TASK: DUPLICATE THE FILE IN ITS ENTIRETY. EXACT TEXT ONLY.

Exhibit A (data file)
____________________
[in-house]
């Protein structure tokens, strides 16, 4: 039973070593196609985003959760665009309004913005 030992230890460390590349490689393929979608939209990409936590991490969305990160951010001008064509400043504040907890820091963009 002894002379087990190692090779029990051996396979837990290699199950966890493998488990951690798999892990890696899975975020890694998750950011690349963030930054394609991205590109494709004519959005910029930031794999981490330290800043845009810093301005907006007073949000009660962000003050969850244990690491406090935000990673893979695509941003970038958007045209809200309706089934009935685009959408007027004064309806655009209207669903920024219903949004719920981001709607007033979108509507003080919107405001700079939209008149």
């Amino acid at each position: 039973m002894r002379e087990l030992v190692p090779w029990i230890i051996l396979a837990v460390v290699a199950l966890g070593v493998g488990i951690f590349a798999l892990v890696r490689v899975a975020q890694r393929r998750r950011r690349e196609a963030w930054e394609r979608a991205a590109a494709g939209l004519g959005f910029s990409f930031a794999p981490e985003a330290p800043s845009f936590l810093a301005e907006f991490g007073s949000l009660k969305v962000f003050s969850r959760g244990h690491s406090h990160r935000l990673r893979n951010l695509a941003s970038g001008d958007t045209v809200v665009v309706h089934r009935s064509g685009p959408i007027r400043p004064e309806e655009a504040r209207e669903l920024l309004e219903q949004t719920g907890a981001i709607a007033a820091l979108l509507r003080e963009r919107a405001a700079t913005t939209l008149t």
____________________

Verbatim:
[in-house]
């Protein structure tokens, strides 16, 4: 039973070593196609985003959760665009309004913005 030992230890460390590349490689393929979608939209990409936590991490969305990160951010001008064509400043504040907890820091963009 002894002379087990190692090779029990051996396979837990290699199950966890493998488990951690798999892990890696899975975020890694998750950011690349963030930054394609991205590109494709004519959005910029930031794999981490330290800043845009810093301005907006007073949000009660962000003050969850244990690491406090935000990673893979695509941003970038958007045209809200309706089934009935685009959408007027004064309806655009209207669903920024219903949004719920981001709607007033979108509507003080919107405001700079939209008149």
């Amino acid at each position: 039973m002894r002379e087990l030992v190692p090779w029990i230890i051996l396979a837990v460390v290699a199950l966890g070593v493998g488990i951690f590349a798999l892990v890696r490689v899975a975020q890694r393929r998750r950011r690349e196609a963030w930054e394609r979608a991205a590109a494709g939209l004519g959005f910029s990409f930031a794999p981490e985003a330290p800043s845009f936590l810093a301005e907006f991490g007073s949000l009660k969305v962000f003050s969850r959760g244990h690491s406090h990160r935000l990673r893979n951010l695509a941003s970038g001008d958007t045209v809200v665009v309706h089934r009935s064509g685009p959408i007027r400043p004064e309806e655009a504040r209207e669903l920024l309004e219903q949004t719920g907890a981001i709607a007033a820091l979108l509507r003080e963009r919107a405001a700079t913005t939209l008149t």